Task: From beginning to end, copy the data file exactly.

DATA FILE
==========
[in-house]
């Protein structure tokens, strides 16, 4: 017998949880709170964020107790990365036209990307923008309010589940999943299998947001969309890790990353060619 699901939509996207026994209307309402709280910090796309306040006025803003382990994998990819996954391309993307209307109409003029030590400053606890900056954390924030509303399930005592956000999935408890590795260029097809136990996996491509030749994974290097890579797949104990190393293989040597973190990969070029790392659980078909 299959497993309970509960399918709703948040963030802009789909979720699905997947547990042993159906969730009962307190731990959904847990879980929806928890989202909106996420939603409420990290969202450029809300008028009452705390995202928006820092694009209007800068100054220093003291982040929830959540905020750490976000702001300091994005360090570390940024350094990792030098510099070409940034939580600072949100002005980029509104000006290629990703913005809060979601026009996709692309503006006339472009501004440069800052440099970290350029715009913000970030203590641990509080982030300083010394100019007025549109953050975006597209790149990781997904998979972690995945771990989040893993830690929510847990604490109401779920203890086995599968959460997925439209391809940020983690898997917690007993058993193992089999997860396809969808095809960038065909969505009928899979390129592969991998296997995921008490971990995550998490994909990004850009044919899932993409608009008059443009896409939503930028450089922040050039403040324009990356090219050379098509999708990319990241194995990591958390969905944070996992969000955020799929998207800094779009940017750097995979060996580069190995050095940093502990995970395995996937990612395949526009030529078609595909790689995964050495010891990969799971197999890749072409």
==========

[in-house]
């Protein structure tokens, strides 16, 4: 017998949880709170964020107790990365036209990307923008309010589940999943299998947001969309890790990353060619 699901939509996207026994209307309402709280910090796309306040006025803003382990994998990819996954391309993307209307109409003029030590400053606890900056954390924030509303399930005592956000999935408890590795260029097809136990996996491509030749994974290097890579797949104990190393293989040597973190990969070029790392659980078909 299959497993309970509960399918709703948040963030802009789909979720699905997947547990042993159906969730009962307190731990959904847990879980929806928890989202909106996420939603409420990290969202450029809300008028009452705390995202928006820092694009209007800068100054220093003291982040929830959540905020750490976000702001300091994005360090570390940024350094990792030098510099070409940034939580600072949100002005980029509104000006290629990703913005809060979601026009996709692309503006006339472009501004440069800052440099970290350029715009913000970030203590641990509080982030300083010394100019007025549109953050975006597209790149990781997904998979972690995945771990989040893993830690929510847990604490109401779920203890086995599968959460997925439209391809940020983690898997917690007993058993193992089999997860396809969808095809960038065909969505009928899979390129592969991998296997995921008490971990995550998490994909990004850009044919899932993409608009008059443009896409939503930028450089922040050039403040324009990356090219050379098509999708990319990241194995990591958390969905944070996992969000955020799929998207800094779009940017750097995979060996580069190995050095940093502990995970395995996937990612395949526009030529078609595909790689995964050495010891990969799971197999890749072409």